But I would argue that a more “interesting” (for political scientists) and pressing question looms: will this 41st Legislature be able to elect a Speaker? Because if it cannot, then the Clark government will not even be able to test the confidence of this new assembly.
Forget Sustaining the Clark Government! What About Electing a Speaker?
In some ways, the vote on electing the new Speaker might be more interesting than the confidence vote on the Address in Reply — if only because the new assembly must first elect a new speaker before undertaking any additional business. Standing Order 11 and section 37 of British Columbia’s provincial Constitution Act both stipulate that the assembly must first elect a Speaker.
In the Legislative Assembly of British Columbia, the Speaker is elected through secret ballot by all MLAs, and, normally, from amongst the ranks of the governing party. But this 41st Legislature is particularly unstable, with 43 Liberal MLAs opposite 44 New Democratic and Green MLAs. Under this custom, the assembly would elect as Speaker either a Green or New Democratic MLA, which, in turn, would put the New Democratic-Green grouping and Liberals with 43 MLAs each. The Speaker would have to routinely intervene to cast the deciding ballot under Standing Order 10. Therefore, in this 41st Legislature, it would be best that the Speaker be a Liberal MLA, which would drop the regular Liberal numbers down to 42 versus 44 New Democrats and Greens.
Westminster parliamentary precedent shows that if an assembly fails to elect a new Speaker, then the Governor must dissolve the legislature (on the incumbent premier’s advice) in order to break the deadlock. This has to do with the interplay between some core rationales of our system of government. As stated, any legislative assembly must first elect a speaker before it and the government can proceed with other necessary matters — like the Speech from the Throne, the Address in Reply, and tabling a budget and key policy bills — and thereby fulfill its primary duty of carrying out the Queen’s business. And the Governor General and Lieutenant Governors, in turn, must guarantee, as their first duty, that there is always a duly constituted Ministry is able to carry on the Queen’s business. In our system, there is always only one ministry at a time. Only the Lieutenant Governor of British Columbia can dissolve the legislature, on the advice of the Premier. Therefore, the inability of a legislative assembly to elect a speaker is legitimate grounds for the Premier to advise an early dissolution and a new general election — even only mere weeks after the last general election.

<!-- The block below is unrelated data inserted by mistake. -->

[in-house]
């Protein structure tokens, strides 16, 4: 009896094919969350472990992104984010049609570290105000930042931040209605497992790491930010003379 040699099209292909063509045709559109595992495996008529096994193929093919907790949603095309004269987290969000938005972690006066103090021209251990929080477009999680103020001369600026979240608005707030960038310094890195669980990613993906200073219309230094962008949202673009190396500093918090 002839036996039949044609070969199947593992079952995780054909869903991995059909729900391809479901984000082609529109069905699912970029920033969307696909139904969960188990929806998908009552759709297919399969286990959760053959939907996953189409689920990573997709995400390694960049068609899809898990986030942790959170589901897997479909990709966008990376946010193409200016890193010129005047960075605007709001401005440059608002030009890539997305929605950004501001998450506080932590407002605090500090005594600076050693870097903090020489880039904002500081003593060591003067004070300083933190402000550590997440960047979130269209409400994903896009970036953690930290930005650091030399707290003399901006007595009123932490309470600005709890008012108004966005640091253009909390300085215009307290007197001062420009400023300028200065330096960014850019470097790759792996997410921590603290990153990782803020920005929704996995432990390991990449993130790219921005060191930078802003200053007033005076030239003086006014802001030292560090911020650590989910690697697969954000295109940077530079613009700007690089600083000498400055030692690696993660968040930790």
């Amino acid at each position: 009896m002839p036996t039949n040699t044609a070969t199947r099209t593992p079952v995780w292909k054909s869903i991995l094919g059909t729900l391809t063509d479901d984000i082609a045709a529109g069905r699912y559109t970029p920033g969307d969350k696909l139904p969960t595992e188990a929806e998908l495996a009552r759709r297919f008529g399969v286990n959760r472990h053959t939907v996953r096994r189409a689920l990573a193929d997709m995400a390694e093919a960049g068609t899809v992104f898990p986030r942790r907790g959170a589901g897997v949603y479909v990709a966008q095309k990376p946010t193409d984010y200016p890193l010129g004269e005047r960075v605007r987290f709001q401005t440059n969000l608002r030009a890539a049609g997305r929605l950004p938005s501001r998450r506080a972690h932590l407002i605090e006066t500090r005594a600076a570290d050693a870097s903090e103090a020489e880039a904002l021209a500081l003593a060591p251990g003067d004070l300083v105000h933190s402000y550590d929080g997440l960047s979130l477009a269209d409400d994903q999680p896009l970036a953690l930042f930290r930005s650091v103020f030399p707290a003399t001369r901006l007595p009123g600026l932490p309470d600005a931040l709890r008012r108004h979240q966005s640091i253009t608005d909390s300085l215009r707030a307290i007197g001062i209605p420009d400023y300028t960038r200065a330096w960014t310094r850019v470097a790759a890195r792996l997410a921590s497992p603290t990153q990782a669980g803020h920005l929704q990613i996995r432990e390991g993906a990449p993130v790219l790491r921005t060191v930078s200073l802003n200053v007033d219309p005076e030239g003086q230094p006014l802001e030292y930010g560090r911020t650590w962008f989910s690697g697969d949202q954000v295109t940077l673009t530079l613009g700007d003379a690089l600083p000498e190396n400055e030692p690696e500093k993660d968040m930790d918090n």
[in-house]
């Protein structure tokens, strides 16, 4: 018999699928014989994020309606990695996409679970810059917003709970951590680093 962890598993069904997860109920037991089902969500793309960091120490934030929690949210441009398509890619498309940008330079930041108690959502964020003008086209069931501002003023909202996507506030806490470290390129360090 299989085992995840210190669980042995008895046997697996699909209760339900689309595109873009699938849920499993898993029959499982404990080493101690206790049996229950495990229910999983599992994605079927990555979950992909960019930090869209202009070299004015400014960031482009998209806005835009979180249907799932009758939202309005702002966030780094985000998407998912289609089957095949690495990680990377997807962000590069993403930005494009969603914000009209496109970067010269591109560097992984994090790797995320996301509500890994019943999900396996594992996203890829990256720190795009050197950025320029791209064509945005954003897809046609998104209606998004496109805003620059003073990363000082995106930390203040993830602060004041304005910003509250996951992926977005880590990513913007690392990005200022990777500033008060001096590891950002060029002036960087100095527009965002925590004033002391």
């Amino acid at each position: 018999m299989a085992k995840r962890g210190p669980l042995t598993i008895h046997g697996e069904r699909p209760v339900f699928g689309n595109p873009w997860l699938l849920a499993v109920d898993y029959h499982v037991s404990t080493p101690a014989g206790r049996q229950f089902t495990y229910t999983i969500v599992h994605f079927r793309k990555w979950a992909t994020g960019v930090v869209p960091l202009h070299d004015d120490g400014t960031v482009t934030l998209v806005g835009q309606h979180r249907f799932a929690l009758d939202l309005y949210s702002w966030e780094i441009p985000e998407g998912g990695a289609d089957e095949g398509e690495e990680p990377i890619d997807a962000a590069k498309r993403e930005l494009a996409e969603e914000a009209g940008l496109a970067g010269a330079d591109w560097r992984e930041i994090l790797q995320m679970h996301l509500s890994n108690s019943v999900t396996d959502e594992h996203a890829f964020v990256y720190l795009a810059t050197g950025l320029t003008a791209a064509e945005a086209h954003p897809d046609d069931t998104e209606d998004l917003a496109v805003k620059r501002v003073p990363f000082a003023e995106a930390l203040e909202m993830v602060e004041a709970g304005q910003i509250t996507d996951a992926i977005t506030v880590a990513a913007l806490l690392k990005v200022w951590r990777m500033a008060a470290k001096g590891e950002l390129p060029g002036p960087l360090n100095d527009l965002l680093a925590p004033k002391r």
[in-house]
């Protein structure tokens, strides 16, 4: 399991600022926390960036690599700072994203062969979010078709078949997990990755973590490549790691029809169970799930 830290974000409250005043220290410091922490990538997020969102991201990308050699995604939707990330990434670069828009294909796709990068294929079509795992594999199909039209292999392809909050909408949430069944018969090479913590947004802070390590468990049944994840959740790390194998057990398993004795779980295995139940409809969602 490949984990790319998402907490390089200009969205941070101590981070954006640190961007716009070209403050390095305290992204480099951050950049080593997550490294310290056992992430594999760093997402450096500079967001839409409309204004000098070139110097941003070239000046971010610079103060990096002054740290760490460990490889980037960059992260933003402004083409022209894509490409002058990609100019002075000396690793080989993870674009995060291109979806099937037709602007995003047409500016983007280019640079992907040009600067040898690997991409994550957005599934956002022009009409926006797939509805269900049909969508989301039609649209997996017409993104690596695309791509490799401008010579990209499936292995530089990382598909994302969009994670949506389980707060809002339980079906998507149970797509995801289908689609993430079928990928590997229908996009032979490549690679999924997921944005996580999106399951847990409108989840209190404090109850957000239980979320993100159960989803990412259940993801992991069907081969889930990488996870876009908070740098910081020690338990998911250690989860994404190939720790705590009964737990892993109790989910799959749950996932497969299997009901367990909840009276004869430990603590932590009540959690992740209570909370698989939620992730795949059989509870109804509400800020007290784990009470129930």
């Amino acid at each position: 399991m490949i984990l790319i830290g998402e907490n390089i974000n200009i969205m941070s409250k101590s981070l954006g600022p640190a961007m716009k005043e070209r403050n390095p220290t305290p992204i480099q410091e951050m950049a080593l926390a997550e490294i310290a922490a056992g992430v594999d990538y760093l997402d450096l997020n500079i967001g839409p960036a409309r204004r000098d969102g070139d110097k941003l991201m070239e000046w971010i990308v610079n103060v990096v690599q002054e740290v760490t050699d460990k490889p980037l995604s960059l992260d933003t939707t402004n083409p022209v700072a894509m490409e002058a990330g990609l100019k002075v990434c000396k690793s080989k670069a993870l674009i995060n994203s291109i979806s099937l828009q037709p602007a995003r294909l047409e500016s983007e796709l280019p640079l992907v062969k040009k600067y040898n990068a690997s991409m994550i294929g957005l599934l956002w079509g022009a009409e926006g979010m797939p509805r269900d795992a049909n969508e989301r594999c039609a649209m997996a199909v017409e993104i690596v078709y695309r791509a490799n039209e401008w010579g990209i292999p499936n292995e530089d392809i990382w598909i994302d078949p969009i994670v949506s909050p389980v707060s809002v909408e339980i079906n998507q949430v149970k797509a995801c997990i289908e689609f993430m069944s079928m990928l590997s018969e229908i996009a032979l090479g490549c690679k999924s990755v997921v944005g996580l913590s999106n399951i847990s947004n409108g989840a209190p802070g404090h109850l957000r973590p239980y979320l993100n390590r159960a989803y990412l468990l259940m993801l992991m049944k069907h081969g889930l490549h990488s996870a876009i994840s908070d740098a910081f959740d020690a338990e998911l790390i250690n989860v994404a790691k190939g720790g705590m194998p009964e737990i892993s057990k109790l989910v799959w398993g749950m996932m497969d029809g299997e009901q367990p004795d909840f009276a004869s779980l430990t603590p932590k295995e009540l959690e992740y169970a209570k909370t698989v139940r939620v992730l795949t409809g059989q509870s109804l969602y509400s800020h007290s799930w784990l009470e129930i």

This is why the real clash between the Liberals and New Democratic-Green grouping might come upon the election of Speaker, rather than on the vote on the Address in Reply. It would be in the Liberals’ best interest to forego the norm of nominating one of their own as Speaker and instead vote to elect a New Democratic or Green MLA to the post, which would give Clark the chance, however small, of engineering an early dissolution.
And it just so happens that a precedent within the Commonwealth bears some similarities to what British Columbia might now face and illustrates the principle that the assembly’s failure to elect a speaker is grounds for early dissolution.
Precedent from Newfoundland in 1908-1909
In 1908, the Liberal Party of the incumbent Liberal Premier of the Dominion of Newfoundland, Sir Robert Bond, won 18 seats. The People’s Party (formerly the Tory Party) also won 18 seats. The incumbent Liberal Premier, Sir Robert Bond, remained in office and met the new assembly — which could not elect a new speaker. It could therefore not transact any business. Bond advised Governor Sir William MacGregor to dissolve the assembly; MacGregor refused, and Bond therefore resigned because the Governor did not follow his advice. Governor MacGregor then commissioned the leader of the People’s Party, Sir Edward Morris, to form a new ministry. But when the Morris ministry met the assembly, it still could not elect a new speaker. Morris then advised dissolution, which MacGregor granted. Morris’s People’s Party went on to win a decisive parliamentary majority in the general elections of 1909.